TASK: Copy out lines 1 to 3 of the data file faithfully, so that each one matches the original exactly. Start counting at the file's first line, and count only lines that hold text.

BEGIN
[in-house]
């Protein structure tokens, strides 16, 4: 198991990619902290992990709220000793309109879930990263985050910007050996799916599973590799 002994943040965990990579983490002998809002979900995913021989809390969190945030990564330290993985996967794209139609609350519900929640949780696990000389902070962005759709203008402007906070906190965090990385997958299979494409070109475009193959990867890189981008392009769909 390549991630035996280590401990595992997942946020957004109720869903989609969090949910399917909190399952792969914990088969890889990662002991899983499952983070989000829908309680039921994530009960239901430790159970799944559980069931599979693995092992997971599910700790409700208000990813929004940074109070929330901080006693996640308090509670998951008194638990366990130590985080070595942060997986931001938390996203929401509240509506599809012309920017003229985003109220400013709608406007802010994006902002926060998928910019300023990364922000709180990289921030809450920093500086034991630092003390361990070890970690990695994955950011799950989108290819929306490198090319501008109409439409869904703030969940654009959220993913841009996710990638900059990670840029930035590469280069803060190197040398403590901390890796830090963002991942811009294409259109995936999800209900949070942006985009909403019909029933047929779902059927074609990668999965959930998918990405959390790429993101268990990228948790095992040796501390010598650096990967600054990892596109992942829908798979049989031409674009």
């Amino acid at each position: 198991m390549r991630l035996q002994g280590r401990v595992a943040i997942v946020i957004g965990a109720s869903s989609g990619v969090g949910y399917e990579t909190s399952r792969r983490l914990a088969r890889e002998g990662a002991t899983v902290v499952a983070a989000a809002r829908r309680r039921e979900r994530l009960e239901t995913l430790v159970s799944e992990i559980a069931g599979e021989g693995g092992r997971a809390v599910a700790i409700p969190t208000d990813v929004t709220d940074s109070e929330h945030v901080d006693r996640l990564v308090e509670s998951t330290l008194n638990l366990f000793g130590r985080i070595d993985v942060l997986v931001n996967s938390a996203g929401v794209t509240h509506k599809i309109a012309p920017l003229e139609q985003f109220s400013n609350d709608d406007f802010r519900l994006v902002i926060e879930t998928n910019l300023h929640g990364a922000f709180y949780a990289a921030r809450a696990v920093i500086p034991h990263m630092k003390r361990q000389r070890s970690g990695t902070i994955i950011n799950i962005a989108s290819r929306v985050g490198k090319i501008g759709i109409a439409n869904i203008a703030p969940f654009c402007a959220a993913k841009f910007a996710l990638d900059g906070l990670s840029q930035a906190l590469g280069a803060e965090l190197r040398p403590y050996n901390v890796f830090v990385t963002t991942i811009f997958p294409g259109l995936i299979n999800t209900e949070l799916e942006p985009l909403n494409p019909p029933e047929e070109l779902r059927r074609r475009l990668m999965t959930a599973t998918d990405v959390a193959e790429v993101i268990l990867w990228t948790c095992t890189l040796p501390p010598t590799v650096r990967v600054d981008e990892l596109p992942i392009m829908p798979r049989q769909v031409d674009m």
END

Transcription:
[in-house]
């Protein structure tokens, strides 16, 4: 198991990619902290992990709220000793309109879930990263985050910007050996799916599973590799 002994943040965990990579983490002998809002979900995913021989809390969190945030990564330290993985996967794209139609609350519900929640949780696990000389902070962005759709203008402007906070906190965090990385997958299979494409070109475009193959990867890189981008392009769909 390549991630035996280590401990595992997942946020957004109720869903989609969090949910399917909190399952792969914990088969890889990662002991899983499952983070989000829908309680039921994530009960239901430790159970799944559980069931599979693995092992997971599910700790409700208000990813929004940074109070929330901080006693996640308090509670998951008194638990366990130590985080070595942060997986931001938390996203929401509240509506599809012309920017003229985003109220400013709608406007802010994006902002926060998928910019300023990364922000709180990289921030809450920093500086034991630092003390361990070890970690990695994955950011799950989108290819929306490198090319501008109409439409869904703030969940654009959220993913841009996710990638900059990670840029930035590469280069803060190197040398403590901390890796830090963002991942811009294409259109995936999800209900949070942006985009909403019909029933047929779902059927074609990668999965959930998918990405959390790429993101268990990228948790095992040796501390010598650096990967600054990892596109992942829908798979049989031409674009």
């Amino acid at each position: 198991m390549r991630l035996q002994g280590r401990v595992a943040i997942v946020i957004g965990a109720s869903s989609g990619v969090g949910y399917e990579t909190s399952r792969r983490l914990a088969r890889e002998g990662a002991t899983v902290v499952a983070a989000a809002r829908r309680r039921e979900r994530l009960e239901t995913l430790v159970s799944e992990i559980a069931g599979e021989g693995g092992r997971a809390v599910a700790i409700p969190t208000d990813v929004t709220d940074s109070e929330h945030v901080d006693r996640l990564v308090e509670s998951t330290l008194n638990l366990f000793g130590r985080i070595d993985v942060l997986v931001n996967s938390a996203g929401v794209t509240h509506k599809i309109a012309p920017l003229e139609q985003f109220s400013n609350d709608d406007f802010r519900l994006v902002i926060e879930t998928n910019l300023h929640g990364a922000f709180y949780a990289a921030r809450a696990v920093i500086p034991h990263m630092k003390r361990q000389r070890s970690g990695t902070i994955i950011n799950i962005a989108s290819r929306v985050g490198k090319i501008g759709i109409a439409n869904i203008a703030p969940f654009c402007a959220a993913k841009f910007a996710l990638d900059g906070l990670s840029q930035a906190l590469g280069a803060e965090l190197r040398p403590y050996n901390v890796f830090v990385t963002t991942i811009f997958p294409g259109l995936i299979n999800t209900e949070l799916e942006p985009l909403n494409p019909p029933e047929e070109l779902r059927r074609r475009l990668m999965t959930a599973t998918d990405v959390a193959e790429v993101i268990l990867w990228t948790c095992t890189l040796p501390p010598t590799v650096r990967v600054d981008e990892l596109p992942i392009m829908p798979r049989q769909v031409d674009m």